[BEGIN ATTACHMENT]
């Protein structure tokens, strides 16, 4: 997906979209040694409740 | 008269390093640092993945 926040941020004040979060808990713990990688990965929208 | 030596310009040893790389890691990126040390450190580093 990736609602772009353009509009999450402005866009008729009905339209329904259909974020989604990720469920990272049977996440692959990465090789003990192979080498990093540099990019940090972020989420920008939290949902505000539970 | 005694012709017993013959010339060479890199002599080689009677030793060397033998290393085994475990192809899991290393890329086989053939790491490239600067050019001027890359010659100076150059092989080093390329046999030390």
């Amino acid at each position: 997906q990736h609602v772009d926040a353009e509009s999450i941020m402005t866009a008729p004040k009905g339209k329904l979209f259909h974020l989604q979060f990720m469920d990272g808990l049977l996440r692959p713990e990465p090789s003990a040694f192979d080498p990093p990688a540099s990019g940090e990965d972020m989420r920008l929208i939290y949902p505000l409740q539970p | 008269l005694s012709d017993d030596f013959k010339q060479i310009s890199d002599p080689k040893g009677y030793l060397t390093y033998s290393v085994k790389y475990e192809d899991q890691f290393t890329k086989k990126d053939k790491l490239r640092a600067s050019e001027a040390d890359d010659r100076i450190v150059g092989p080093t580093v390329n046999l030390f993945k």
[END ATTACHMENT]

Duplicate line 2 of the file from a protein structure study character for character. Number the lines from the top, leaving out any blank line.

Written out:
């Amino acid at each position: 997906q990736h609602v772009d926040a353009e509009s999450i941020m402005t866009a008729p004040k009905g339209k329904l979209f259909h974020l989604q979060f990720m469920d990272g808990l049977l996440r692959p713990e990465p090789s003990a040694f192979d080498p990093p990688a540099s990019g940090e990965d972020m989420r920008l929208i939290y949902p505000l409740q539970p | 008269l005694s012709d017993d030596f013959k010339q060479i310009s890199d002599p080689k040893g009677y030793l060397t390093y033998s290393v085994k790389y475990e192809d899991q890691f290393t890329k086989k990126d053939k790491l490239r640092a600067s050019e001027a040390d890359d010659r100076i450190v150059g092989p080093t580093v390329n046999l030390f993945k």